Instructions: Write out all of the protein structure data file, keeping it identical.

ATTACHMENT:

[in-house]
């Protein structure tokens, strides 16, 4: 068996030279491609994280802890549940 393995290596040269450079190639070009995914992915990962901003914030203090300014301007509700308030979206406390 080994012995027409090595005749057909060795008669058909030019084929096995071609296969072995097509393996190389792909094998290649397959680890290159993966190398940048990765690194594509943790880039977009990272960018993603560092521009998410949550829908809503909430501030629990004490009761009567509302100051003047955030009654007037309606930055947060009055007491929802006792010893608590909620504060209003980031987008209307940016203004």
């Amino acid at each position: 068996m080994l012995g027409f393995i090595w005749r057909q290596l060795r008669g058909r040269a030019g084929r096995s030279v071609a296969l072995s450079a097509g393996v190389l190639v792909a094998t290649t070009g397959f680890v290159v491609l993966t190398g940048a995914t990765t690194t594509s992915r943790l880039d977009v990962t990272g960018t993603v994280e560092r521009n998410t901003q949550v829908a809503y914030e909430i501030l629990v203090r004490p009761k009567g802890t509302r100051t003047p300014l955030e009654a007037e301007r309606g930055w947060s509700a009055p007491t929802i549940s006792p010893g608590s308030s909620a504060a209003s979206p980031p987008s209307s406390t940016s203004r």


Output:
[in-house]
């Protein structure tokens, strides 16, 4: 068996030279491609994280802890549940 393995290596040269450079190639070009995914992915990962901003914030203090300014301007509700308030979206406390 080994012995027409090595005749057909060795008669058909030019084929096995071609296969072995097509393996190389792909094998290649397959680890290159993966190398940048990765690194594509943790880039977009990272960018993603560092521009998410949550829908809503909430501030629990004490009761009567509302100051003047955030009654007037309606930055947060009055007491929802006792010893608590909620504060209003980031987008209307940016203004």
């Amino acid at each position: 068996m080994l012995g027409f393995i090595w005749r057909q290596l060795r008669g058909r040269a030019g084929r096995s030279v071609a296969l072995s450079a097509g393996v190389l190639v792909a094998t290649t070009g397959f680890v290159v491609l993966t190398g940048a995914t990765t690194t594509s992915r943790l880039d977009v990962t990272g960018t993603v994280e560092r521009n998410t901003q949550v829908a809503y914030e909430i501030l629990v203090r004490p009761k009567g802890t509302r100051t003047p300014l955030e009654a007037e301007r309606g930055w947060s509700a009055p007491t929802i549940s006792p010893g608590s308030s909620a504060a209003s979206p980031p987008s209307s406390t940016s203004r």